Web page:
Logos 5

Andy Naselli —  November 2, 2012 — 2 Comments

Logos Bible Software released Logos 5 last night.

I upgraded to Logos 5 a week ago, and it looks sharp.

More info in this video:

Related: Logos App Now Includes Notes and Highlighting

heaven_cover“Dan Barber and Robert Peterson’s Life Everlasting is clear, timely, and important. It is biblical, too, both in content and in structure, as it refrains from speculation and highlights the Bible’s own key themes of heaven.”

That endorsement by Chris Morgan sums up this book well:

Dan C. Barber and Robert A. Peterson. Life Everlasting: The Unfolding Story of Heaven. Explorations in Biblical Theology. Phillipsburg, NJ: Presbyterian & Reformed, 2012.

  • 238 pp.
  • 19-page PDF available here (includes the table of contents)
  • Endorsements by Darrin Patrick, Sam Storms, Stephen Wellum, Stephen Nichols, and others

The authors give a road map to the book: Continue Reading…

crowleyGuest post by J. D. and Kim Crowley

[The Crowleys have six children, and J. D. is a pioneer missionary-linguist in Cambodia.]

For around 30 years Kim and I have prayed for our children, grandchildren, great-grandchildren, and their spouses (often during a time of fasting and prayer during the Tuesday or Wednesday lunch hour). Besides praying for individual requests as needs arose, we have prayed the same general requests below, week after week, year after year—and we’re constantly amazed how God faithfully answers. Continue Reading…

ConCoverUnion with Christ is a massively important theme that connects various elements of Paul’s theology.

When I was first deciding on a dissertation topic, my pastor at the time, Mark Minnick, suggested “union with Christ.” I gave it serious thought, but I ended up going another direction. But until this month I have been unaware of a resource that comprehensively treats this topic.

The most comprehensive online bibliography on union with Christ that I’m aware of is by Phil Gons.

And now this is the most comprehensive book:

Constantine R. Campbell. Paul and Union with Christ: An Exegetical and Theological Study. Grand Rapids: Zondervan, 2012.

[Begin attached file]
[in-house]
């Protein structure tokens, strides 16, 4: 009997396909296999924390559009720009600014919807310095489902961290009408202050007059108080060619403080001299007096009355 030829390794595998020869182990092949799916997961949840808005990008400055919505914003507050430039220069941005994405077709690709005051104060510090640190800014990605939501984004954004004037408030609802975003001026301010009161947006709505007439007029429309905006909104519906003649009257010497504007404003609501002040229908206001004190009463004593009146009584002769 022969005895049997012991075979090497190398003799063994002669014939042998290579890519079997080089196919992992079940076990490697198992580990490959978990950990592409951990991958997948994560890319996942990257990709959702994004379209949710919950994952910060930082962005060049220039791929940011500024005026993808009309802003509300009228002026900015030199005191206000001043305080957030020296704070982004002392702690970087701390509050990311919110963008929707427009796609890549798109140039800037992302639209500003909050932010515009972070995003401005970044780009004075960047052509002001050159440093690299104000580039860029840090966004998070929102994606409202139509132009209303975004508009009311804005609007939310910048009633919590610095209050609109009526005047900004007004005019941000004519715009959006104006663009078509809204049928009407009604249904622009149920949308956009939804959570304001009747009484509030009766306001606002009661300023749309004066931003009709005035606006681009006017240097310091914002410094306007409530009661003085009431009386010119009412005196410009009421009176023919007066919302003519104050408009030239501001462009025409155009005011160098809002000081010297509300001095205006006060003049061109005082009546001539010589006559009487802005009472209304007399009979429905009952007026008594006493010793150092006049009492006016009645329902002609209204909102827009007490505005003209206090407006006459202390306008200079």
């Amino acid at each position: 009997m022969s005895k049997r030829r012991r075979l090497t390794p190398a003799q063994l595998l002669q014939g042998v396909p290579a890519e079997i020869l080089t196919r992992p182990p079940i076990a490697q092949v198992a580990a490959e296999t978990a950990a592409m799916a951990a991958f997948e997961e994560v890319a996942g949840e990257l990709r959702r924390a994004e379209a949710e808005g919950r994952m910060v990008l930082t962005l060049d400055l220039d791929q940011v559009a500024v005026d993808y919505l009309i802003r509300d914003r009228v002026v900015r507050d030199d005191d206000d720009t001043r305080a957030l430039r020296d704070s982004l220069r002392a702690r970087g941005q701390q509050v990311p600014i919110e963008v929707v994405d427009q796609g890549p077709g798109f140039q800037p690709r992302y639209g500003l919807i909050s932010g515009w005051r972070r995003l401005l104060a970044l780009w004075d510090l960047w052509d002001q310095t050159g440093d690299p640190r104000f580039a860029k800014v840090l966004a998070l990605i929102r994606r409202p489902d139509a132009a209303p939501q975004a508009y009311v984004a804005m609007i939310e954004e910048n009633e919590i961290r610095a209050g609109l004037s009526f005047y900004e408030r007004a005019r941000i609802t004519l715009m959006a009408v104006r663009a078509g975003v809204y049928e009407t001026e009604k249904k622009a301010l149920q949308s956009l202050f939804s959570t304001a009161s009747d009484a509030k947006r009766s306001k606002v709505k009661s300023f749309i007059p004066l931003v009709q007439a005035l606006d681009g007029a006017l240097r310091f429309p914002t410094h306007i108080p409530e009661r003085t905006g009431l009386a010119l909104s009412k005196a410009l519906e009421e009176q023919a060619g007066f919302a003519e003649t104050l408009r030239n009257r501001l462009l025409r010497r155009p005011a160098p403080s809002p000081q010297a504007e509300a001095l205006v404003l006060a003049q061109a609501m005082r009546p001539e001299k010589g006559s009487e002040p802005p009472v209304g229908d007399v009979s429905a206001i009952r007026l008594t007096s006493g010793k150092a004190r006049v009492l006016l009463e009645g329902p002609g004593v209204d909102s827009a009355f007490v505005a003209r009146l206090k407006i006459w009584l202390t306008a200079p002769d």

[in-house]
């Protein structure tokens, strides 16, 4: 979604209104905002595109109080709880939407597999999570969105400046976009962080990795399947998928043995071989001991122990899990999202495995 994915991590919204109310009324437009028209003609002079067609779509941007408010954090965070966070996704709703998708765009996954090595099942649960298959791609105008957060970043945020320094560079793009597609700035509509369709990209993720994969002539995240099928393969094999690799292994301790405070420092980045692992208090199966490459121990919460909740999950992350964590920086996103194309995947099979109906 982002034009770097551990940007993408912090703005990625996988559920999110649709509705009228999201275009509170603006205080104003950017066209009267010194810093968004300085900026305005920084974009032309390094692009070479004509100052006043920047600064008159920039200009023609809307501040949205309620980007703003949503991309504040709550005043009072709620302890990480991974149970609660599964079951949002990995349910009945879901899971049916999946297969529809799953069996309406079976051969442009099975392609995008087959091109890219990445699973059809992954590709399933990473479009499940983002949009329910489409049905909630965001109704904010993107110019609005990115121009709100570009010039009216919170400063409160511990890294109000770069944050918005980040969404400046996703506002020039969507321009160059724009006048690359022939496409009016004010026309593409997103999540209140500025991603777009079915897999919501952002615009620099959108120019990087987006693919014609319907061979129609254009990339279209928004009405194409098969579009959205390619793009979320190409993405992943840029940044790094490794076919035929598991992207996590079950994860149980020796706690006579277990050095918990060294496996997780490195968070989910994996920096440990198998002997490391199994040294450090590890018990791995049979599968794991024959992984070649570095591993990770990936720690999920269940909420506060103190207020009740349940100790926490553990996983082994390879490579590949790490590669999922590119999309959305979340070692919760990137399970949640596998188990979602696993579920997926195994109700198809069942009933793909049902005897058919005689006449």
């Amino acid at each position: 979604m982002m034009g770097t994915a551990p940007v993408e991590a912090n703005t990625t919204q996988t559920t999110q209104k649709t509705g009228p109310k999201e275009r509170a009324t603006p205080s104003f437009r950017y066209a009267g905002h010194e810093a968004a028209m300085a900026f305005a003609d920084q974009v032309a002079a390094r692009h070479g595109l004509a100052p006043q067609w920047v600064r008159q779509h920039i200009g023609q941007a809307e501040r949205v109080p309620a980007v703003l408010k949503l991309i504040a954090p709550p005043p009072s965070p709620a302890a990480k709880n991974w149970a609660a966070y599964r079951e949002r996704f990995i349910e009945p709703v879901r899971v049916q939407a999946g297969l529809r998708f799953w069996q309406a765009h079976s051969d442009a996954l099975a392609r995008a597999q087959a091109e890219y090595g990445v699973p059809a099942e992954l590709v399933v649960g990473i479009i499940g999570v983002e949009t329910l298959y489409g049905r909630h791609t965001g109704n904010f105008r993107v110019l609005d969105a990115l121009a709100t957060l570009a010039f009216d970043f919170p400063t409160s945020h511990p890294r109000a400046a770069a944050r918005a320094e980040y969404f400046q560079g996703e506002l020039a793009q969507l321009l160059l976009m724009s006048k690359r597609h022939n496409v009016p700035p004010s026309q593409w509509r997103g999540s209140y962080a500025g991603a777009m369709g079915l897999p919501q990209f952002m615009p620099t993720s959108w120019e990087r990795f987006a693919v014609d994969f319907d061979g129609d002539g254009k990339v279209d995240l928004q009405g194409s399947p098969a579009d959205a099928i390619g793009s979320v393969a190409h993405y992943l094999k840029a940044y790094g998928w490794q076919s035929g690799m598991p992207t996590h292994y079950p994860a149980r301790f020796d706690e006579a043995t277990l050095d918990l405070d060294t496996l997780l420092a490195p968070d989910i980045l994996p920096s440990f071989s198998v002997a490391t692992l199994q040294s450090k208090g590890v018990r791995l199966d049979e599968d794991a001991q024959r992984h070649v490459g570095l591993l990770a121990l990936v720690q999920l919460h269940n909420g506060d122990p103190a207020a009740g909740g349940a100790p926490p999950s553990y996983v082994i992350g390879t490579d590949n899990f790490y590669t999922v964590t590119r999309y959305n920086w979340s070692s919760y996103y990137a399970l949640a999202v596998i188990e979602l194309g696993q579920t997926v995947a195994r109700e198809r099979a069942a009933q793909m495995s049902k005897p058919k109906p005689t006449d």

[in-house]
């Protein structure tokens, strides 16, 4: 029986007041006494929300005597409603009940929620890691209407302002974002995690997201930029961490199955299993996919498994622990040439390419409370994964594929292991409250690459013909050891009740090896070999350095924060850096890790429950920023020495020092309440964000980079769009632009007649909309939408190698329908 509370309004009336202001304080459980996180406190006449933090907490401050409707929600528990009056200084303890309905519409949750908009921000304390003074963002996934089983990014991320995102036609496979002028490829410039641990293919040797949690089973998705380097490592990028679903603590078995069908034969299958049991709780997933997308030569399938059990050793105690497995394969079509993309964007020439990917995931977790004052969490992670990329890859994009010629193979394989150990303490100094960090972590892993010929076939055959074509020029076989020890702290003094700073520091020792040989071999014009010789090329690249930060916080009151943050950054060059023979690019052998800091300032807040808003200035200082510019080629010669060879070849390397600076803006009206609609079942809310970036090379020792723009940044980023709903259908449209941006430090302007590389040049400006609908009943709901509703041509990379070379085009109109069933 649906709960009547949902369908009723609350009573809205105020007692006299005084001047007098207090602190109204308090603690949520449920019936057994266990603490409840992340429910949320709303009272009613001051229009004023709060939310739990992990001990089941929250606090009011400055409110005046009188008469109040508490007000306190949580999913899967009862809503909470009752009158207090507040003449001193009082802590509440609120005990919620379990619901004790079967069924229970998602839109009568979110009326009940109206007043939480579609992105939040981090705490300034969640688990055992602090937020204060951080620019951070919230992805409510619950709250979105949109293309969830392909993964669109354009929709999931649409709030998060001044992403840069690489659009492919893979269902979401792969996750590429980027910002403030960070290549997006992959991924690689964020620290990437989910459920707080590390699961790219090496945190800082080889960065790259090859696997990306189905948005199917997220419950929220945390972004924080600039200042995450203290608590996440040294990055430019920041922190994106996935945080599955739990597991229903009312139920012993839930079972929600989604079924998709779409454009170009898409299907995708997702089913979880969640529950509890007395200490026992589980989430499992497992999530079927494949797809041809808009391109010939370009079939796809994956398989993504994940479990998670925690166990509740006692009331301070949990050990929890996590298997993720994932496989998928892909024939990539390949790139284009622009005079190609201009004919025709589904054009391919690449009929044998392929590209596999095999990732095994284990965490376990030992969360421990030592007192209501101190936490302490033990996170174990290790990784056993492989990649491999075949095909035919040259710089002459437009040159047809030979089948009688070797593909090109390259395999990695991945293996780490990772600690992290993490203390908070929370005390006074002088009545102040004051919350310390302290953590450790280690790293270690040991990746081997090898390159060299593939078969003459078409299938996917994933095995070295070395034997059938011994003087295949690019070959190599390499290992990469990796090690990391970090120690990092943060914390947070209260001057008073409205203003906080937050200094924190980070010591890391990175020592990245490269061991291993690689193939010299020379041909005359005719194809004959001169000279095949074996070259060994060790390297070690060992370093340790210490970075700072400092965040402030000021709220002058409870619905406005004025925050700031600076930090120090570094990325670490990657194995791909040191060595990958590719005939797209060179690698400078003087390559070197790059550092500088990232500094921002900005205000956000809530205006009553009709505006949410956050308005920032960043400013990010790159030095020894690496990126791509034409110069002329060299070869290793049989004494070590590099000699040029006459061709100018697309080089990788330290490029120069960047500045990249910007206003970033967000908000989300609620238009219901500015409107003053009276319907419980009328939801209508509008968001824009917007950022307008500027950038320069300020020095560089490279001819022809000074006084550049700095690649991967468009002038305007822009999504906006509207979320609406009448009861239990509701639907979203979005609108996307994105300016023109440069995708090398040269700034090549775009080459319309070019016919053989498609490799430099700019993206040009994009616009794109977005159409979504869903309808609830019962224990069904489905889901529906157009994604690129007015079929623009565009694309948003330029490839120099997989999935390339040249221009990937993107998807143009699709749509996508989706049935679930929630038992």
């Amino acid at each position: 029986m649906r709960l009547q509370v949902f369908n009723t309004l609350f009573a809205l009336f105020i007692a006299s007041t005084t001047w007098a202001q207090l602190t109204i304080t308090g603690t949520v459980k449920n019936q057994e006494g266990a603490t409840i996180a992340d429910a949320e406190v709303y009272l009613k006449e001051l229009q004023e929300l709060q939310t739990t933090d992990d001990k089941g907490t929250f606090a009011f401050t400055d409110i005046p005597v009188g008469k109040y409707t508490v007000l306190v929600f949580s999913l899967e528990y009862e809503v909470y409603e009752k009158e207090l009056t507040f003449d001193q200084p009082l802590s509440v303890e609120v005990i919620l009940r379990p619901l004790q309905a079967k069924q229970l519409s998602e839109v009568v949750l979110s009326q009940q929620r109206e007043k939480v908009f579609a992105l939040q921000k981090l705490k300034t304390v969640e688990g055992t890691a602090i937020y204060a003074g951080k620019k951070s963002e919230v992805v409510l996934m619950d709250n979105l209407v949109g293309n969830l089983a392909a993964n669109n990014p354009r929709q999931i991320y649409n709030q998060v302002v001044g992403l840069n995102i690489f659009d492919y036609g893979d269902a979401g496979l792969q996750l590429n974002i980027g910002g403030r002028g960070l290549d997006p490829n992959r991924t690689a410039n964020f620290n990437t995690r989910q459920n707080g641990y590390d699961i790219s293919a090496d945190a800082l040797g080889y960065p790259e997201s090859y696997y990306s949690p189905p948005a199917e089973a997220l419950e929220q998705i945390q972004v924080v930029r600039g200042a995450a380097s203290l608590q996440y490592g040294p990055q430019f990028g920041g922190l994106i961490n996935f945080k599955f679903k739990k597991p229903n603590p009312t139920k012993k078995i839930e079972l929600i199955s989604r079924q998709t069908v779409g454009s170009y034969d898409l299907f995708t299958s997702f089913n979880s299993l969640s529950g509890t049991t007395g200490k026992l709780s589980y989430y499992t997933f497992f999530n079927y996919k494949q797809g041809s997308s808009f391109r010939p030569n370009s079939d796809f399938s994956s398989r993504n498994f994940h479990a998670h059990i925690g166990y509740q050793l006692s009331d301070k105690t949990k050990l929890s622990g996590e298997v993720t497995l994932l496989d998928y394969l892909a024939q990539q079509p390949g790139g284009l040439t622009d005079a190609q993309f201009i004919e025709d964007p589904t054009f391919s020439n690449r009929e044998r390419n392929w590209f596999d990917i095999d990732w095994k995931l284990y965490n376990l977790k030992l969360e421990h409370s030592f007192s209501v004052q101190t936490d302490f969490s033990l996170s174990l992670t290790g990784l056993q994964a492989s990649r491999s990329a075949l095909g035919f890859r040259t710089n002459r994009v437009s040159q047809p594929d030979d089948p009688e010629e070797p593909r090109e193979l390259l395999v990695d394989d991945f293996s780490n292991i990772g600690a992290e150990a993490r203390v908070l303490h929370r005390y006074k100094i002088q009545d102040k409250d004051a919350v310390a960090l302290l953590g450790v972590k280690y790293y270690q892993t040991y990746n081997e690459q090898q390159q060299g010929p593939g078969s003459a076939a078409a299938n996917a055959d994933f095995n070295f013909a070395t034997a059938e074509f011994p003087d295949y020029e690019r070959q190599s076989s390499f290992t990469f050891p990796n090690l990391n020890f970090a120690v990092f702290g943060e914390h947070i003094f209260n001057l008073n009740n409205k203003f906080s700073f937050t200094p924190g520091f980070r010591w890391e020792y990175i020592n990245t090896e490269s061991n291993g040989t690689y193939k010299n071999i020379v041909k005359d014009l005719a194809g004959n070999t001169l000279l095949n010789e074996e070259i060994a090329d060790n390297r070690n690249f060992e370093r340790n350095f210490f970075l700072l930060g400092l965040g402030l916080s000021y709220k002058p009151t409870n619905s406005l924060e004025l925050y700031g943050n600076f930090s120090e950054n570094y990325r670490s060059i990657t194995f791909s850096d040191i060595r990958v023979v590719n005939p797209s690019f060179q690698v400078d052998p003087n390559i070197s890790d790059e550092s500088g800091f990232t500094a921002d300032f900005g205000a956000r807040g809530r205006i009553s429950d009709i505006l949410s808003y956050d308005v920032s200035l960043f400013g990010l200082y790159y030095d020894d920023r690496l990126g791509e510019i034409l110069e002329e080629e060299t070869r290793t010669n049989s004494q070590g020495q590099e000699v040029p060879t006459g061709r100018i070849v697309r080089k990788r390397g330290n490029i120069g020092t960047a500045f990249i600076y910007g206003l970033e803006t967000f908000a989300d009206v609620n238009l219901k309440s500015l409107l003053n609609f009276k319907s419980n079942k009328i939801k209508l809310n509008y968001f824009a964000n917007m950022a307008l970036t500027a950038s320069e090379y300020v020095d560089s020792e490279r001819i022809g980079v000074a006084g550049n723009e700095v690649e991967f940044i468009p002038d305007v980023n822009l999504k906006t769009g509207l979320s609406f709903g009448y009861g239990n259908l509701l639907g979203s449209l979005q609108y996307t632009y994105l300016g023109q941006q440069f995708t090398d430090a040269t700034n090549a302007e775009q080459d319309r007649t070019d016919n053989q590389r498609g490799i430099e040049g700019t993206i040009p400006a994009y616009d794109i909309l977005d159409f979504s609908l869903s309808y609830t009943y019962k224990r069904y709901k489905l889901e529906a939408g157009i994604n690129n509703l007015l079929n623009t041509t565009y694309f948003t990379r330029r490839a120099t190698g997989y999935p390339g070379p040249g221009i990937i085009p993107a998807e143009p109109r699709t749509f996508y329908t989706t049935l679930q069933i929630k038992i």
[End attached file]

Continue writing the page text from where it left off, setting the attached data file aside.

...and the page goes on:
• 480 pp.
  • The 19-page sample PDF available here includes the 9-page table of contents. I love how Con outlines the book; it makes his argument much easier to follow.
  • Endorsements by Don Carson, Peter O’Brien, Doug Moo, Mike Bird, Mike Horton, Howard Marshall, Francis Watson, and Morna Hooker
  • Video:

Continue Reading…

I highlighted this four years ago, and I encountered it again last week when re-listening to Mike Bullmore’s sermons on 1 Corinthians 12–14. It’s so good it’s worth highlighting again.

On October 26, 2008, Mike Bullmore prefaced his sermon with an outstanding 135-second pastoral exhortation in light of the upcoming election on November 4, 2008. I think he’d say the same thing re the upcoming election on November 6, 2012 (two weeks from today).

An excerpt:

There’s something more important than your voting next Tuesday . . . and that is where your confidence is, where your security is. . . . Let there be no loss of confidence in the goodness of God. Let there be no loss of security, whoever is in office. . . . There’s no cause no matter what happens—ever—for those who belong to God to worry or complain or whine.

Listen to the whole thing (2:15 min.).

After living in Narnia with our daughter for about the first half of the year, we moved to Middle-earth.

C. S. Lewis would approve. He wrote this in a letter to a girl named Lucy in 1957:

I am so glad you like the Narnian stories and it was nice of you to write and tell me. . . . Do you know Tolkien’s The Lord of the Rings? I think you w[oul]d. like it. (C. S. Lewis Letters to Children [ed. Lyle W. Dorsett and Marjorie Lamp Mead; New York: Macmillan, 1985], 75.)

We’ve lived in Middle-earth for about four months, and it’s been a delight.

Middle-earth has been more challenging than Narnia since only one of J. R. R. Tolkien’s four books is for children (The Hobbit) and since The Lord of the Rings trilogy (The Fellowship of the Ring, The Two Towers, and The Return of the King) is so long and complicated. But we persevered, and it was worth it.

Here are ten resources we used to enjoy Tolkien’s world:

1. The Unabridged Books

unabridged_Hobbit unabridged_set

These are classy, sturdy hardbacks with a smattering of illustrations: Continue Reading…

That’s a question Christianity Today asked three people to answer.

Dave Croteau

  1. summarizes and evaluates the CT article and then
  2. answers the question himself.

I agree with Dave. And it’s not the first time.